Oregon’s appeals court has written what could be the final chapter in the Sweet Cakes by Melissa anti-gay bakery saga. As a quick refresher, the drama’s been more or less continuous since 2013, when owners Melissa and Aaron Klein refused to make a wedding cake for Rachel and Laurel Bowman-Cryer because the couple was lesbian and they’re Christian. The Bowman-Cryers filed a complaint, arguing that the Kleins broke a state law against discriminating on the basis of sexual orientation. Oregon Labor Commissioner Brad Avakian agreed, and in 2015 ordered the Kleins to pay $135,000 in damages.
It says that Avakian’s order didn’t deny the Kleins their free-speech rights, partly because the baker duo “made no showing that the state targeted them for enforcement because of their religious beliefs,” and that a business can’t turn away customers whose sexual orientation is at odds with the owner’s personal belief system.
In a statement, Avakian says the appellate ruling “sends a strong signal that Oregon remains open to all,” while the Bowman-Cryers are celebrating it as an “important victory” and blow against “a sweeping license to discriminate.” But the Oregonian adds that the fallout hasn’t been minor for Avakian — it says that his fateful order will likely go down as “the most controversial ruling” in his nearly ten years as labor commissioner. He’s decided not to run for reelection when his term ends next year.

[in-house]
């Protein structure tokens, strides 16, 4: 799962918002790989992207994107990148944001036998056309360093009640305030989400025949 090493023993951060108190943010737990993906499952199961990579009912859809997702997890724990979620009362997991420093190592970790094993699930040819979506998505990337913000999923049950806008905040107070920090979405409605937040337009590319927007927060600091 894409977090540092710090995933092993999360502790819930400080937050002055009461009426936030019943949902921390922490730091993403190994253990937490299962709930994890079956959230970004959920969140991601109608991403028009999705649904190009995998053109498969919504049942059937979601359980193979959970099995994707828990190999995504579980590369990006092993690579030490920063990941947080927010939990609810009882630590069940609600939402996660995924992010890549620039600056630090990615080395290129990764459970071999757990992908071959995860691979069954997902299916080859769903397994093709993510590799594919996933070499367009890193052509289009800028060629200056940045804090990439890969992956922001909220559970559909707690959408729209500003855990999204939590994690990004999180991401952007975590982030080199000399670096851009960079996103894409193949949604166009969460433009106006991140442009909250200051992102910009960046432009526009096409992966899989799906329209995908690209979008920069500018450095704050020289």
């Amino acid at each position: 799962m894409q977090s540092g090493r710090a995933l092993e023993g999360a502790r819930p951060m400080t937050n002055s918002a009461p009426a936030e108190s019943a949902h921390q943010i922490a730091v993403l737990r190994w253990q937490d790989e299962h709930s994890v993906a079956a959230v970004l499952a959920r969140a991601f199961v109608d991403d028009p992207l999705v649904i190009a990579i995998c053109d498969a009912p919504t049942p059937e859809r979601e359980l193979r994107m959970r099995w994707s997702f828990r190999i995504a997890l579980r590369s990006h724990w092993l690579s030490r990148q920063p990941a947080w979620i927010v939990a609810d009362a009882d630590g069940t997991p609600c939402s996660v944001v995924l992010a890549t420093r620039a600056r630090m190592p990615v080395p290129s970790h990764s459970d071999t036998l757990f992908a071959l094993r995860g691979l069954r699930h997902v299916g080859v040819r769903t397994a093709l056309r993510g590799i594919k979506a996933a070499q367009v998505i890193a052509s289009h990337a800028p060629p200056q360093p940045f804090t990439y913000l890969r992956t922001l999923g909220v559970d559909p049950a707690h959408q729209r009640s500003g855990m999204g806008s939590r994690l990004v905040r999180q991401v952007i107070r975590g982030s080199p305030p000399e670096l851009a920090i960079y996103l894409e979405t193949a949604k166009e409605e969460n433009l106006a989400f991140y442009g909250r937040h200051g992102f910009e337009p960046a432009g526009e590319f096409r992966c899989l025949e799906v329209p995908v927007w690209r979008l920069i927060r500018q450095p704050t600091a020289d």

Nonetheless, the Kleins’ brouhaha isn’t even the highest-profile anti-gay cake case around. That distinction belongs to Masterpiece Cakeshop v. Colorado Civil Rights Commission, the one Colorado’s evangelical baker Jack Phillips got appealed up to the Supreme Court. Phillips also refused to bake a gay couple’s wedding cake, leading Colorado courts to rule that he must, and him to voluntarily exit the wedding-cake business.